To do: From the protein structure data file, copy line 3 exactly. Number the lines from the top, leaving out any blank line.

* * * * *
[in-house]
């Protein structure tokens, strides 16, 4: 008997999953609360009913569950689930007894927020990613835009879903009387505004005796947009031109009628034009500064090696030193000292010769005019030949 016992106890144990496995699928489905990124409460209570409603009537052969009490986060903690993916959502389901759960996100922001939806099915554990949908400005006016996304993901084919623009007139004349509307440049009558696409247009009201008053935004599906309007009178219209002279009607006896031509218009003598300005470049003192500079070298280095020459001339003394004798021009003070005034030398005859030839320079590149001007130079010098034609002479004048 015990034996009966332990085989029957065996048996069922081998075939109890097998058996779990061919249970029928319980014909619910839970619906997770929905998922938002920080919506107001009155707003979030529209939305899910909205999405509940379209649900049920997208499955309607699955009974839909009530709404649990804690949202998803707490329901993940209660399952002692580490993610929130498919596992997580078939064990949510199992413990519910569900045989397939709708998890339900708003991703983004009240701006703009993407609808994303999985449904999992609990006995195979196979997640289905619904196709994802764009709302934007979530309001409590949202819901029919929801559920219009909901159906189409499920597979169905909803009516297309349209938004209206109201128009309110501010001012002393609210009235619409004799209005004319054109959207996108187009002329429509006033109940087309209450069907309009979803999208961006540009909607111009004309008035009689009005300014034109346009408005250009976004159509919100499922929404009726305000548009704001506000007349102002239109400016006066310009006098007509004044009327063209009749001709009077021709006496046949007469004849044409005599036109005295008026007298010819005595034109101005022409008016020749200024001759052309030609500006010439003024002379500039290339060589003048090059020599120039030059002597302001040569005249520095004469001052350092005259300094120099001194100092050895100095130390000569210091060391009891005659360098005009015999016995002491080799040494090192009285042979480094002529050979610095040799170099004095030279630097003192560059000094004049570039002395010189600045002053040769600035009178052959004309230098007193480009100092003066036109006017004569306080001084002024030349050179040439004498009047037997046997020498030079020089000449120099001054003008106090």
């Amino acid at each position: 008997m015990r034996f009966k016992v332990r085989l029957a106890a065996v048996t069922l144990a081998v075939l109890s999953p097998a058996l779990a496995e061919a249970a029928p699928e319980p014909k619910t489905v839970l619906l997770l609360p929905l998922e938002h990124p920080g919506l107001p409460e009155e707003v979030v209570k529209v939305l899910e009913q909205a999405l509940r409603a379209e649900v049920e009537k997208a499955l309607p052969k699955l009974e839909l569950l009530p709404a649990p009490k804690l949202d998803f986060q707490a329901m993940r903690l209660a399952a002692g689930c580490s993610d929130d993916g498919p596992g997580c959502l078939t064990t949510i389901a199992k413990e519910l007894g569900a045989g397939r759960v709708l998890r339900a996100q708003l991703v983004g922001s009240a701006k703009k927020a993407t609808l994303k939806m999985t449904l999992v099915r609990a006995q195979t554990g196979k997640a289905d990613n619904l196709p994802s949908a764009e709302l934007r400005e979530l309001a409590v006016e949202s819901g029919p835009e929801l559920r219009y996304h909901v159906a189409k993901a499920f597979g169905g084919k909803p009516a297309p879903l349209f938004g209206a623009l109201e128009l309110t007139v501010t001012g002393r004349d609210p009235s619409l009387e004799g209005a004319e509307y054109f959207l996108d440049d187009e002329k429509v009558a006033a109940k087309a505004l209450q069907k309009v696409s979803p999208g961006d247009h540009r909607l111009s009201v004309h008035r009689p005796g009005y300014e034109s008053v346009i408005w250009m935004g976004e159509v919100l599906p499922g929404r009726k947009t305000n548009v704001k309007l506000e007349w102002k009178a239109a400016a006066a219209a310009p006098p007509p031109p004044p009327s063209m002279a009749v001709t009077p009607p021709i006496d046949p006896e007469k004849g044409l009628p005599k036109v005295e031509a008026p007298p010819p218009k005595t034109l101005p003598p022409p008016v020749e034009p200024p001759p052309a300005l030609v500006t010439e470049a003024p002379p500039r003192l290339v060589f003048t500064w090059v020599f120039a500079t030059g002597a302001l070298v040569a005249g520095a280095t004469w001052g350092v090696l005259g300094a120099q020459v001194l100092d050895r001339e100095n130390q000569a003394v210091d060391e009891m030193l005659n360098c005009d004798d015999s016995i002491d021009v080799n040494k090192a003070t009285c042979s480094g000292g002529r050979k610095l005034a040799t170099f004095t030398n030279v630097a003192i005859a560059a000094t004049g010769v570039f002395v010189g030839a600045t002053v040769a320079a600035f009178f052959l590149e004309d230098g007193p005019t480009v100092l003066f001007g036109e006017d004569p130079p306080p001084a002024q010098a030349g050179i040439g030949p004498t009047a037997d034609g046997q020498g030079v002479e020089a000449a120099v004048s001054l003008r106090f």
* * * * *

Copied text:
């Amino acid at each position: 008997m015990r034996f009966k016992v332990r085989l029957a106890a065996v048996t069922l144990a081998v075939l109890s999953p097998a058996l779990a496995e061919a249970a029928p699928e319980p014909k619910t489905v839970l619906l997770l609360p929905l998922e938002h990124p920080g919506l107001p409460e009155e707003v979030v209570k529209v939305l899910e009913q909205a999405l509940r409603a379209e649900v049920e009537k997208a499955l309607p052969k699955l009974e839909l569950l009530p709404a649990p009490k804690l949202d998803f986060q707490a329901m993940r903690l209660a399952a002692g689930c580490s993610d929130d993916g498919p596992g997580c959502l078939t064990t949510i389901a199992k413990e519910l007894g569900a045989g397939r759960v709708l998890r339900a996100q708003l991703v983004g922001s009240a701006k703009k927020a993407t609808l994303k939806m999985t449904l999992v099915r609990a006995q195979t554990g196979k997640a289905d990613n619904l196709p994802s949908a764009e709302l934007r400005e979530l309001a409590v006016e949202s819901g029919p835009e929801l559920r219009y996304h909901v159906a189409k993901a499920f597979g169905g084919k909803p009516a297309p879903l349209f938004g209206a623009l109201e128009l309110t007139v501010t001012g002393r004349d609210p009235s619409l009387e004799g209005a004319e509307y054109f959207l996108d440049d187009e002329k429509v009558a006033a109940k087309a505004l209450q069907k309009v696409s979803p999208g961006d247009h540009r909607l111009s009201v004309h008035r009689p005796g009005y300014e034109s008053v346009i408005w250009m935004g976004e159509v919100l599906p499922g929404r009726k947009t305000n548009v704001k309007l506000e007349w102002k009178a239109a400016a006066a219209a310009p006098p007509p031109p004044p009327s063209m002279a009749v001709t009077p009607p021709i006496d046949p006896e007469k004849g044409l009628p005599k036109v005295e031509a008026p007298p010819p218009k005595t034109l101005p003598p022409p008016v020749e034009p200024p001759p052309a300005l030609v500006t010439e470049a003024p002379p500039r003192l290339v060589f003048t500064w090059v020599f120039a500079t030059g002597a302001l070298v040569a005249g520095a280095t004469w001052g350092v090696l005259g300094a120099q020459v001194l100092d050895r001339e100095n130390q000569a003394v210091d060391e009891m030193l005659n360098c005009d004798d015999s016995i002491d021009v080799n040494k090192a003070t009285c042979s480094g000292g002529r050979k610095l005034a040799t170099f004095t030398n030279v630097a003192i005859a560059a000094t004049g010769v570039f002395v010189g030839a600045t002053v040769a320079a600035f009178f052959l590149e004309d230098g007193p005019t480009v100092l003066f001007g036109e006017d004569p130079p306080p001084a002024q010098a030349g050179i040439g030949p004498t009047a037997d034609g046997q020498g030079v002479e020089a000449a120099v004048s001054l003008r106090f």